Statistical analysis

Across income groups.

One-way analysis of variance (ANOVA) was conducted for hypothesis testing for grain quality parameters that passed the assumptions of ANOVA (average length, variability in length, PV, TV, FV, and LO). For the other parameters, hypotheses were tested using Kruskal-Wallis rank sum test and means were compared using the Mann-Whitney-U post-hoc test with Bonferroni correction.

Between towns.

The Z-test was used to compare samples from the two towns in the quality parameters whose data were normally distributed. For parameters whose data were not normally distributed, the Mann-Whitney (Wilcoxon rank sum) test was used.

These analyses were conducted using R (version 3.2.0, released 2015).

Establishing the hedonic price model

Hedonic pricing regressions are based on Lancaster’s “characteristics theory of value,” which states that any good can be described in terms of its attributes or characteristics [64]. The price consumers are willing to pay for a good at a given time is therefore assumed to depend on the attributes of the good or commodity.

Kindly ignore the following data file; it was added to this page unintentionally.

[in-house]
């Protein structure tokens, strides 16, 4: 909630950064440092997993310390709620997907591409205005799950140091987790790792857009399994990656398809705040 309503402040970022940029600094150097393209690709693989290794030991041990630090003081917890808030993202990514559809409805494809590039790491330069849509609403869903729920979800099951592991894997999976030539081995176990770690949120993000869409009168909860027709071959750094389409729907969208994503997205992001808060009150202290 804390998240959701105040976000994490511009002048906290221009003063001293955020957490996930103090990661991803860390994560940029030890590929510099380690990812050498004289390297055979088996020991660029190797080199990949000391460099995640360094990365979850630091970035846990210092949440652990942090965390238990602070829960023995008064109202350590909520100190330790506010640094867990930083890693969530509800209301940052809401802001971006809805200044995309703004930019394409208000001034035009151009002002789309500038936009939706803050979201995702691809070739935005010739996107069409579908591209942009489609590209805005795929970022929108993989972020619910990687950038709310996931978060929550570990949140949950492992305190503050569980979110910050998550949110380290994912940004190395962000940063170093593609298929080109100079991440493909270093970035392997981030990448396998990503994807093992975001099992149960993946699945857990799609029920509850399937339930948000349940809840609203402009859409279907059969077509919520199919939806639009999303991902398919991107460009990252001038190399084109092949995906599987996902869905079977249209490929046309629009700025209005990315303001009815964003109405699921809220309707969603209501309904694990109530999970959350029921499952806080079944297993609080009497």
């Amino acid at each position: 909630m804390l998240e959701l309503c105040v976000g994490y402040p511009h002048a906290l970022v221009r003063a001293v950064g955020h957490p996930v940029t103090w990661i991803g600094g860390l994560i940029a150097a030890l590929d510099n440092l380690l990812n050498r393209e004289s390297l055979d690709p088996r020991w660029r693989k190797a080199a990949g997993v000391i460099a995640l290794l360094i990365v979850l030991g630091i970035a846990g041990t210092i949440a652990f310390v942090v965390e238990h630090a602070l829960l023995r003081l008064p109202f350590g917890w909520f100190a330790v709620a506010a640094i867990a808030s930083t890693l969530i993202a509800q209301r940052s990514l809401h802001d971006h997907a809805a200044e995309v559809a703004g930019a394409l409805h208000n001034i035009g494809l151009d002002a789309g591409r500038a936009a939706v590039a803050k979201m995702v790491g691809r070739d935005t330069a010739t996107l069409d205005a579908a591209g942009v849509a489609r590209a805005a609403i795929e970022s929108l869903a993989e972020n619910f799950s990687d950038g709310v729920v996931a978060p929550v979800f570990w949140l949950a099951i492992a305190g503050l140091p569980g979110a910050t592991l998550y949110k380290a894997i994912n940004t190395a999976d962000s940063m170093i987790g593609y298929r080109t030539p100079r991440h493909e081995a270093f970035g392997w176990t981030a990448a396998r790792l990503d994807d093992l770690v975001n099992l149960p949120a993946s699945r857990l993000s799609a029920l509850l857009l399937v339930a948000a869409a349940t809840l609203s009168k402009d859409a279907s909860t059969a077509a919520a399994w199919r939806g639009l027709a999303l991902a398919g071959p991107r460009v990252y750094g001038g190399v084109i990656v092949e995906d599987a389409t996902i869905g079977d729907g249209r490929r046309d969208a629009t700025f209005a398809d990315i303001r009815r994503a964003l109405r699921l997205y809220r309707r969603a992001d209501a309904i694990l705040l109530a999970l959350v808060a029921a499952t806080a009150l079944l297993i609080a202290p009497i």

When buying rice, consumers face a choice of several search attributes, some are visible and others are not, but those attributes are embedded in the product. Each of these attributes contributes to the final price paid on the market. The socioeconomic status of consumers and their preferences will determine which products they will buy among a given set of quality-differentiated rice types available in the market and hence which prices they are willing to pay for those products. The rice types purchased and prices paid by consumers can be interpreted as their revealed preferences and willingness-to-pay (WTP) [65]. Thus, besides the physical and chemical characteristics of rice, we consider that consumers’ socioeconomic status also determines the type of rice they choose in the market and the price they are willing to pay. We therefore specify our hedonic pricing model as follows: (1) where, P represents the price paid for rice by consumer i, x is a vector of physical attributes characterizing rice purchased by consumer i, z is a vector of chemical characteristics embedded in rice purchased by consumer i, k is a vector of socioeconomic characteristics describing consumer i, D is a location dummy assumed to capture region-specific factors, and ε is the error term of the model.